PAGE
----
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Obama calls for direct Azerbaijan-Armenia dialogue on Nagorno-Karabakh

September 09, 2013, 23:05 UTC+3

Azerbaijani President Aliyev: Nagorno-Karabakh conflict could be resolved only if the territorial integrity of his country was ensured

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Photo ITAR-TASS/ Anton Yakunin

Photo ITAR-TASS/ Anton Yakunin

BAKU, September 9 (Itar-Tass) - U.S. President Barack Obama said it was the time for new efforts to restore peace in the area of the Nagorno-Karabakh conflict on the basis of the compromise reached during the talks.

In his message to Azerbaijani President Ilham Aliyev delivered by James Warlick, the new U.S. Co-Chair of the OSCE Minsk Group, who is in Baku on an exploratory trip, Obama had offered full support to Warlick in his mission and said his appointment to this post a month ago was a strong sign of the U.S. commitment to act towards a peaceful settlement in Nagorno-Karabakh.

The U.S. president supported Aliyev’s intention to use direct dialogue with Armenia in the coming months, with the assistance of the co-chairs of the OSCE Minsk Group, to break the stalemate in the Nagorno-Karabakh talks.

Aliyev said earlier that the Nagorno-Karabakh conflict could be resolved only if the territorial integrity of his country was ensured.

“The conflict can be resolved only within the framework of the territorial integrity of Azerbaijan. There is no other solution, and I have no doubts that Azerbaijan will restore its territorial integrity,” the head of state said.

He stressed that Azerbaijan was seeking to solve the issue “peacefully.”

“We hope for a peaceful resolution yet. To this end, the Armenian side should unconditionally comply with the resolutions of international organisations, including the U.N. Security Council, free the occupied territories, and Azerbaijani citizens should return to their homes. After that peace and stability will come to the region,” Aliyev said.

He said the Nagorno-Karabakh conflict was the “biggest source of threat” in the region.

Azerbaijan and its people “will never allow a second Armenian state to be created on their historical land,” he said.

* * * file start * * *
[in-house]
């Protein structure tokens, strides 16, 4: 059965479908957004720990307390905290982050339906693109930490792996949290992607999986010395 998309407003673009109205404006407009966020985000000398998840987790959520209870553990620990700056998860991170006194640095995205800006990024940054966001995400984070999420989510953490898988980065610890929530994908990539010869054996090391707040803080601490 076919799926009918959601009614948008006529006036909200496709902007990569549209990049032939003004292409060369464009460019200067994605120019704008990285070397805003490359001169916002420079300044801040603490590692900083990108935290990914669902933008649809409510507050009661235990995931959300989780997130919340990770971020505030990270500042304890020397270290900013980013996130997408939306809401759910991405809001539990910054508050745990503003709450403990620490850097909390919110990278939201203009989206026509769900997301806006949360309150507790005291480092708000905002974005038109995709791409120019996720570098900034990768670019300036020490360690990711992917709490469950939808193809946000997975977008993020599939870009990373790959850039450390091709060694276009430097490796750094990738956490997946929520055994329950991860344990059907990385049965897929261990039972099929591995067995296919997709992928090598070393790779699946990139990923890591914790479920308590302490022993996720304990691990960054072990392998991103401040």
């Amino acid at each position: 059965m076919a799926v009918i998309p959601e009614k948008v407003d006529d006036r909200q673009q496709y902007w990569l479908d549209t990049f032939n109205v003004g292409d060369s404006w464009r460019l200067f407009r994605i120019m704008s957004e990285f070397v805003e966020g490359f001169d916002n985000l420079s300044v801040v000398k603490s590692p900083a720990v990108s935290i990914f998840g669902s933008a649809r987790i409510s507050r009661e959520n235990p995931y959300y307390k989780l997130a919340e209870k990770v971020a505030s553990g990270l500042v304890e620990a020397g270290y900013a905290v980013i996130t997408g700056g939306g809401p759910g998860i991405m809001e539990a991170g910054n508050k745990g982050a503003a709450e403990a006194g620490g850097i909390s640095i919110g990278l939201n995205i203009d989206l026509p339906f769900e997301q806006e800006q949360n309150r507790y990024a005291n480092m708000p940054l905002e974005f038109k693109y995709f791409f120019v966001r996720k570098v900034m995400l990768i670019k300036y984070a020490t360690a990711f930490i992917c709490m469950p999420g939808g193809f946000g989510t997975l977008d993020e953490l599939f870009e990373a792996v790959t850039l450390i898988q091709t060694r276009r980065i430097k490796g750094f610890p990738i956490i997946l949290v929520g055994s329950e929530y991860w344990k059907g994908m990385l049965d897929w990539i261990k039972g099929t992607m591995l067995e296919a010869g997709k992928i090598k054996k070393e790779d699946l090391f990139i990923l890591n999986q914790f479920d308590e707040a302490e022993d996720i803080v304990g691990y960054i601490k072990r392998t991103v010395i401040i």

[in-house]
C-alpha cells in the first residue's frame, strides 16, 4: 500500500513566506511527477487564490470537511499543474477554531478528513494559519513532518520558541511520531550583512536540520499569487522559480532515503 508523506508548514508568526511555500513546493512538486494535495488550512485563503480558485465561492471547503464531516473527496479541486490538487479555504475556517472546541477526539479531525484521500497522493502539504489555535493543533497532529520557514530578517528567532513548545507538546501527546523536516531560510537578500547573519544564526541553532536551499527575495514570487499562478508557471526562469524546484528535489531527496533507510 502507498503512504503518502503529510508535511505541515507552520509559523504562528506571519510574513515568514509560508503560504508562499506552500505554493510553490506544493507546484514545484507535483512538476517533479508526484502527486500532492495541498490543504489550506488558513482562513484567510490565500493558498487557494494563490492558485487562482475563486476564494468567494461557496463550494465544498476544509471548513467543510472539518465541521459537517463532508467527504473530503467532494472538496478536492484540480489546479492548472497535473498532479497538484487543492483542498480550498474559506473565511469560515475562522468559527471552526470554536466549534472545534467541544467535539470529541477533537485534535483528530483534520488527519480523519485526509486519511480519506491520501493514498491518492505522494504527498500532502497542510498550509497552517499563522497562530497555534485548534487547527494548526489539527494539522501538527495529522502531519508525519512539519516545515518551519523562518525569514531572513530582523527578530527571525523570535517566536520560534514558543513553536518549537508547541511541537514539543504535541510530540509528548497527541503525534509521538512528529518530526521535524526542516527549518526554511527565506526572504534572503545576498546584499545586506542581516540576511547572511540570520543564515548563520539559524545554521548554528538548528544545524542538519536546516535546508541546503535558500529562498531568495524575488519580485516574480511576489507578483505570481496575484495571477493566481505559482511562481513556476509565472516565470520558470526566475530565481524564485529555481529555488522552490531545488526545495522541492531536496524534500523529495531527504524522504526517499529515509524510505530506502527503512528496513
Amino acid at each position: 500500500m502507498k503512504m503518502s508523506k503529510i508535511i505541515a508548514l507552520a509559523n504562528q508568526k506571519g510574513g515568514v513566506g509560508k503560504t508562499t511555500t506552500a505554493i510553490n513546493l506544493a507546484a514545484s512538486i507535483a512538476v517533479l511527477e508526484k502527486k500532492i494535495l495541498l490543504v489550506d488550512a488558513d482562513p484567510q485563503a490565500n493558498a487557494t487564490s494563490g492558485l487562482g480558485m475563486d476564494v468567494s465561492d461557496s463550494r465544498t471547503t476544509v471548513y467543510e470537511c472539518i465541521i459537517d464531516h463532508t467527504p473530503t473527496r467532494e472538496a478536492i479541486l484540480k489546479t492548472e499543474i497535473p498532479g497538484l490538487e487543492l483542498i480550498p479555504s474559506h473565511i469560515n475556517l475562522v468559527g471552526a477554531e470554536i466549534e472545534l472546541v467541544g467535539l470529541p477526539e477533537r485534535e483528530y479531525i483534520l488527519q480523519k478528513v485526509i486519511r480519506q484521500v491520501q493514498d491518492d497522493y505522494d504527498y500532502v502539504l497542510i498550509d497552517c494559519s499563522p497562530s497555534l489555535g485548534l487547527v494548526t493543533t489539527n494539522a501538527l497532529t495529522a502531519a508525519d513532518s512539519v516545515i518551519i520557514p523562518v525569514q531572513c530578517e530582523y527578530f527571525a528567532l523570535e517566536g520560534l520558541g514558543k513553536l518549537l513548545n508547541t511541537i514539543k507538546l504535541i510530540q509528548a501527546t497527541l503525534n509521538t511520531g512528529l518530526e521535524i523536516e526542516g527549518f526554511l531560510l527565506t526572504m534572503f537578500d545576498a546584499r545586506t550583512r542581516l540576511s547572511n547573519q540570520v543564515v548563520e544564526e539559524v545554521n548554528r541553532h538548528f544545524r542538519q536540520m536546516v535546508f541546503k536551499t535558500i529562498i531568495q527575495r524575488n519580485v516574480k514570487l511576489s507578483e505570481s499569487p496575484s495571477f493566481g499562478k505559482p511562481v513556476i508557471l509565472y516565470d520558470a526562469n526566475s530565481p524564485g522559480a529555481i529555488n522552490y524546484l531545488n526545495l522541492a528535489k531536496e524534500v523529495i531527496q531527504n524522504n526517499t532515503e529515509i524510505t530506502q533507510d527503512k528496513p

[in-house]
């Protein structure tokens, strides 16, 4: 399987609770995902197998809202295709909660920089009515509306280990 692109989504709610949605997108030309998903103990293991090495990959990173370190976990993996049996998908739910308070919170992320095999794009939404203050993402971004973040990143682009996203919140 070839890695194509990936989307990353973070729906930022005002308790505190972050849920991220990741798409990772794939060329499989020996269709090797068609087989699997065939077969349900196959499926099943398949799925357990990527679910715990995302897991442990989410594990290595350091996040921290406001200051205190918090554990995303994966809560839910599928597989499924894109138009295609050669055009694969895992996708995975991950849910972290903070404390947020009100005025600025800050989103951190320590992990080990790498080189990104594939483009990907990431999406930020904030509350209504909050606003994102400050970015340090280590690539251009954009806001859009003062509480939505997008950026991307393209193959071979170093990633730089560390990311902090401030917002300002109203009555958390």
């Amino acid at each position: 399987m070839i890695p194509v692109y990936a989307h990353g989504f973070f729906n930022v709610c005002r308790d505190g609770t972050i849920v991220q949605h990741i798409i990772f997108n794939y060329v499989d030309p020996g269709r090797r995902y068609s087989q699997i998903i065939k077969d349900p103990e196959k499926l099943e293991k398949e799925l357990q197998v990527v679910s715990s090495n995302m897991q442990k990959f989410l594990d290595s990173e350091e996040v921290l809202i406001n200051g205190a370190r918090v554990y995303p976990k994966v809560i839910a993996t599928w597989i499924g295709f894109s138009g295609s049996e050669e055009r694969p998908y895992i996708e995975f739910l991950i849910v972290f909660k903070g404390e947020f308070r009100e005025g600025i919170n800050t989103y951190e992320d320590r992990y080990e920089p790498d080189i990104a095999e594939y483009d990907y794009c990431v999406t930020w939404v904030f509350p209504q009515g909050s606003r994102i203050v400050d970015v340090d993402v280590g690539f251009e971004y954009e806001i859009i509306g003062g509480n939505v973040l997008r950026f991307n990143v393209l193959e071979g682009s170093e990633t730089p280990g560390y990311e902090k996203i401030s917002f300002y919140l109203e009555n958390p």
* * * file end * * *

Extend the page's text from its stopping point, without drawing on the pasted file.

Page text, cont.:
“Nagorno-Karabakh will never get independence. The people who live in Nagorno-Karabakh now, and the Azeris will certainly return there should live in autonomy. This is a well known international approach,” the president said.

He made it clear that Azerbaijan would “never step aside from its position of principle.”

The head of state called for a speedy and fair settlement in Karabakh on the basis of international law.

Speaking of the final status of Nagorno-Karabakh, he said it was “a matter of the future.”

“We have said many times that we will never agree to any status for Nagorno-Karabakh outside Azerbaijan, and international law supports our positions,” the president said.

Aliyev urged Armenia to continue peace talks on Nagorno-Karabakh.

The Nagorno-Karabakh conflict began on February 22, 1988. On November 29, 1989 direct rule in Nagorno-Karabakh was ended and Azerbaijan regained control of the region. However later a joint session of the Armenian parliament and the top legislative body of Nagorno-Karabakh proclaimed the unification of Nagorno-Karabakh with Armenia.

On December 10, 1991, Armenians in Nagorno-Karabakh held a referendum, boycotted by local Azeris, that approved the creation of an independent state.

The struggle over Nagorno-Karabakh escalated after both Armenia and Azerbaijan obtained independence from the Soviet Union in 1991. By the end of 1993, the conflict had caused thousands of casualties and created hundreds of thousands of refugees on both sides. An unofficial ceasefire was reached on May 12, 1994.

As of August, 2008, the co-chairmen of the OSCE Minsk Group were attempting to negotiate a full settlement of the conflict. On August 2, 2008, Azerbaijani President Ilham Aliyev and Armenian President Serzh Sargsyan travelled to Moscow for talks with Dmitry Medvedev, who was Russian president at that time. As a result, the three presidents signed an agreement that calls for talks on a political settlement of the Nagorno-Karabakh conflict.

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